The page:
By Stephen Mitchell

The second one variation of A heritage of the Later Roman Empire good points large revisions and updates to the highly-acclaimed, sweeping old survey of the Roman Empire from the accession of Diocletian in advert 284 to the loss of life of Heraclius in 641.
- includes a revised narrative of the political background that formed the overdue Roman Empire
- comprises large alterations to the chapters on neighborhood heritage, specifically these when it comes to Asia Minor and Egypt
- deals a renewed overview of the decline of the empire within the later 6th and 7th centuries
- locations a bigger emphasis at the army deficiencies, cave in of country funds, and function of bubonic plague in the course of the Europe in Rome’s decline
- contains systematic updates to the bibliography

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The sweep and dynamism of the narrative are conveyed in colorful, pointed prose, and laced with acerbic judgments. Most important of all is that the huge canvas is crammed with detail. 9). One other Latin history survives from this period, the History Against the Pagans, which was completed in 417 by the Spanish priest Orosius (see p. 34). We are less well served for the ifth than for the fourth century. An important sequence of Greek writers took up the challenge of writing large-scale histories of the Roman Empire.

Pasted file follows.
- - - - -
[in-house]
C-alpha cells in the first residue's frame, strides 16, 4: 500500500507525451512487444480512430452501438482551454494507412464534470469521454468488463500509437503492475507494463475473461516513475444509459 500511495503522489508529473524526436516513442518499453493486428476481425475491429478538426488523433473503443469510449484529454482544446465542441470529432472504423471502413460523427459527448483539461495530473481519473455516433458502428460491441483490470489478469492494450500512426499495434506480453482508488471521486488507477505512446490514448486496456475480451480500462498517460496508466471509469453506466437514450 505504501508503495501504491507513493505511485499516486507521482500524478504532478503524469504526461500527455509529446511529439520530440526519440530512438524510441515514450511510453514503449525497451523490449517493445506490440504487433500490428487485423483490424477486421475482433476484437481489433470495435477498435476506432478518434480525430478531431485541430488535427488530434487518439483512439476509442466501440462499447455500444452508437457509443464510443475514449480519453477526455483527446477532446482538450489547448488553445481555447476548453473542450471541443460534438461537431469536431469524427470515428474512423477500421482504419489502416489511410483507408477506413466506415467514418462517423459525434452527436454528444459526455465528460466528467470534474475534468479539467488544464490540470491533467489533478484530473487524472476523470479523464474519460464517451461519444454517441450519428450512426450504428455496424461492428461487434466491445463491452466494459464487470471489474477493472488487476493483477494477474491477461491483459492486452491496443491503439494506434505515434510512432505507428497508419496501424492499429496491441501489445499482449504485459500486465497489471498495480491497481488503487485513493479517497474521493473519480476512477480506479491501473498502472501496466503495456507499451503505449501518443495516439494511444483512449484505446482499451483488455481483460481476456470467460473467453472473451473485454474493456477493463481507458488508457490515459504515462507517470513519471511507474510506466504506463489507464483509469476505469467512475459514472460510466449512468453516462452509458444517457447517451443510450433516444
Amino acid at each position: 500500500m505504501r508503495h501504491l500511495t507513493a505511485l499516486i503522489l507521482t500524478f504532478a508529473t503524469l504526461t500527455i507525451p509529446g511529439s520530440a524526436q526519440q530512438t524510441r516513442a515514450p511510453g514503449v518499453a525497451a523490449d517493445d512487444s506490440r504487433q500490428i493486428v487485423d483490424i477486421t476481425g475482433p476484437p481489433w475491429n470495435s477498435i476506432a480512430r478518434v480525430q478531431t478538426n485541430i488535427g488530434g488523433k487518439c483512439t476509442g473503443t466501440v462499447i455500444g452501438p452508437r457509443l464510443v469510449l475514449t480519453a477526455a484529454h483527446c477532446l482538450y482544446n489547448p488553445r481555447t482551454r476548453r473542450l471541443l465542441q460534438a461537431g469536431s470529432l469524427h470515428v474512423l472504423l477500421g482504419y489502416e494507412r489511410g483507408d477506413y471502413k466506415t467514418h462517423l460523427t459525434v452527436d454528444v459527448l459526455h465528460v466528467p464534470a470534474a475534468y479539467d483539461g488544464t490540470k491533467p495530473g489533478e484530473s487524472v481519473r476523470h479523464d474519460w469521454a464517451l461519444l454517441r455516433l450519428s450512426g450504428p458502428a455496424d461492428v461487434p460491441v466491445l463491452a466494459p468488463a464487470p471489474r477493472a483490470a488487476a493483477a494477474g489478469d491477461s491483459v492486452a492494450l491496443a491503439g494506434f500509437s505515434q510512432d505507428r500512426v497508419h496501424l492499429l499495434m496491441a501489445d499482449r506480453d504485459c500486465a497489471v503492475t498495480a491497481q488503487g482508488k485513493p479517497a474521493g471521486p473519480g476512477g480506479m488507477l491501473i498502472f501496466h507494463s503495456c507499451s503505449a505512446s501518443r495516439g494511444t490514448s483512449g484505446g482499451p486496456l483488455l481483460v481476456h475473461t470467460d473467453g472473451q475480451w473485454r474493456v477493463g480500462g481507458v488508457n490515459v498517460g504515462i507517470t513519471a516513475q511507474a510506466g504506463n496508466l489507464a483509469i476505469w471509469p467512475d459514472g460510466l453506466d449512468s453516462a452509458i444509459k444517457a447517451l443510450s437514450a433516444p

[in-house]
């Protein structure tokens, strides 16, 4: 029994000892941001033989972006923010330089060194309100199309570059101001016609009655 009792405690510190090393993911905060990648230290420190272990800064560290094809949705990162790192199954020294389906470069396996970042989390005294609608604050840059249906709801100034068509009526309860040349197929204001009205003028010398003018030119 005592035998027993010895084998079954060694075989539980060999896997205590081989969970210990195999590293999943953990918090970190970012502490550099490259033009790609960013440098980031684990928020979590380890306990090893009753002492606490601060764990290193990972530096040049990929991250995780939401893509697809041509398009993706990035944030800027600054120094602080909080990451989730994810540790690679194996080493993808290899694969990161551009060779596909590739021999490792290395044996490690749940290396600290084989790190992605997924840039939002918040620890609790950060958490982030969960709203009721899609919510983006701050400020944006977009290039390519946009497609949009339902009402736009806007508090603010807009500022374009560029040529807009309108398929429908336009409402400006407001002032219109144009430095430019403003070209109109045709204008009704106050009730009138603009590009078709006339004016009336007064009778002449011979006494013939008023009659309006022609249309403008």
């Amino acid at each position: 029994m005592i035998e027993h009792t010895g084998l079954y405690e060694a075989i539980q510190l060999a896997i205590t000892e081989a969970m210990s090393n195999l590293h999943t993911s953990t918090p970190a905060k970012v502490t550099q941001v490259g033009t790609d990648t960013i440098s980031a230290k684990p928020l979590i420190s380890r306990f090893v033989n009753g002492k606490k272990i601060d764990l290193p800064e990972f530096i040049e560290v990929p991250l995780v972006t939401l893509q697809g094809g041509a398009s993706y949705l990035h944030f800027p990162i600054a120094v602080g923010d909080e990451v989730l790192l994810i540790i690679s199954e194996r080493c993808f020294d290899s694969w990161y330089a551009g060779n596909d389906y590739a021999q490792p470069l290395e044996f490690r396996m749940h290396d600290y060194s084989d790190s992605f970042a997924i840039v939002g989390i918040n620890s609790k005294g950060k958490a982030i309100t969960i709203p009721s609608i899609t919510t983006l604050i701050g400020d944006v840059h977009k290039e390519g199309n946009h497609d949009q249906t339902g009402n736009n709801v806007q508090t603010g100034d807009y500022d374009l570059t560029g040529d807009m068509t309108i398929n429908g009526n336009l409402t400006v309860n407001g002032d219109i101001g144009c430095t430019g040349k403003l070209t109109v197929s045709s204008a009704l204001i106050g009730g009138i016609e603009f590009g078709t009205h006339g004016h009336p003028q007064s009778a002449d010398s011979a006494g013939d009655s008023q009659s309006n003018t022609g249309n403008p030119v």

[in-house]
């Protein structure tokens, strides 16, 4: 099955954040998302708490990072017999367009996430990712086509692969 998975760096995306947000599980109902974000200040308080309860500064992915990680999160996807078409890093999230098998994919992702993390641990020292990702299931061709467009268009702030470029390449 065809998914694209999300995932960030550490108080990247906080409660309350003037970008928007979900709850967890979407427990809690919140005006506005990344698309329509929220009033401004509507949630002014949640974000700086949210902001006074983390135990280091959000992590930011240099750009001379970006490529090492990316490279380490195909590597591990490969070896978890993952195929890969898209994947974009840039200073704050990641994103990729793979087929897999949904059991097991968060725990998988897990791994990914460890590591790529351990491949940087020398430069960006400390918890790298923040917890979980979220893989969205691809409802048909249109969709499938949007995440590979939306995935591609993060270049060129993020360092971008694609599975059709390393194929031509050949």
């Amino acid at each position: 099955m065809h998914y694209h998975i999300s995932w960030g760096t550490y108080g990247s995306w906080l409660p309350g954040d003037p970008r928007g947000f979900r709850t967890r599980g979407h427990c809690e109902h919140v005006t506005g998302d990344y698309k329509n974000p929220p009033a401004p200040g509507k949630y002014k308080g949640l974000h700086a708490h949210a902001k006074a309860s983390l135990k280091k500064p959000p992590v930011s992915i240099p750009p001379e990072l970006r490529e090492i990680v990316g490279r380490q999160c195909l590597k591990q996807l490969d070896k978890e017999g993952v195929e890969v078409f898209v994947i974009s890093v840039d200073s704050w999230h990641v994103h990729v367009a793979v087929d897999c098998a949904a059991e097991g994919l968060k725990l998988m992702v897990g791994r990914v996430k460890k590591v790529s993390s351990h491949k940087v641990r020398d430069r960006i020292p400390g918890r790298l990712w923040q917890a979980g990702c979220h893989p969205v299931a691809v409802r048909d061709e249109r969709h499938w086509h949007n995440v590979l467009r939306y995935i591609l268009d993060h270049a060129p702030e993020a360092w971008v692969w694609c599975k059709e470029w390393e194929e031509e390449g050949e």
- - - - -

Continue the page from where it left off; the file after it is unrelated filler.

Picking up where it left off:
Late antiquity also witnessed the birth of an entirely new historical genre, Church history. This was created by Eusebius, whose history of the Church up to Constantine was continued and emulated by four works of the mid-ifth century, the histories of Socrates, Sozomen, Theodoret, and the Arian Philostorgius, and by the sixth-century writers, Evagrius, John of Ephesus, and Ps-Zachariah of Mytilene. The work of these igures taken collectively underpins serious history of the later Roman Empire. It contributes only marginally to studies in the modern fashion of late antiquity.

Religion, barbarians and their historiography (London, 2006), ch. XV. 2 See Alexander Murray, “Peter Brown and the shadow of Constantine,” JRS 73 (1983), 191–203. 3 P. Heather, The Fall of the Roman Empire (Oxford, 2005); B. Ward-Perkins, The Fall of Rome and the End of Civilization (Oxford, 2005). 4 R. Hodges and D. Whitehouse, Mohammed, Charlemagne and the Origins of Europe (London, 1983) for an early reappraisal of the archaeology; C. Wickham, Framing the Early Middle Ages (Oxford, 2005), 700–8 and 800–1, and The Inheritance of Rome (London, 2009), 223–4 for a structural critique.

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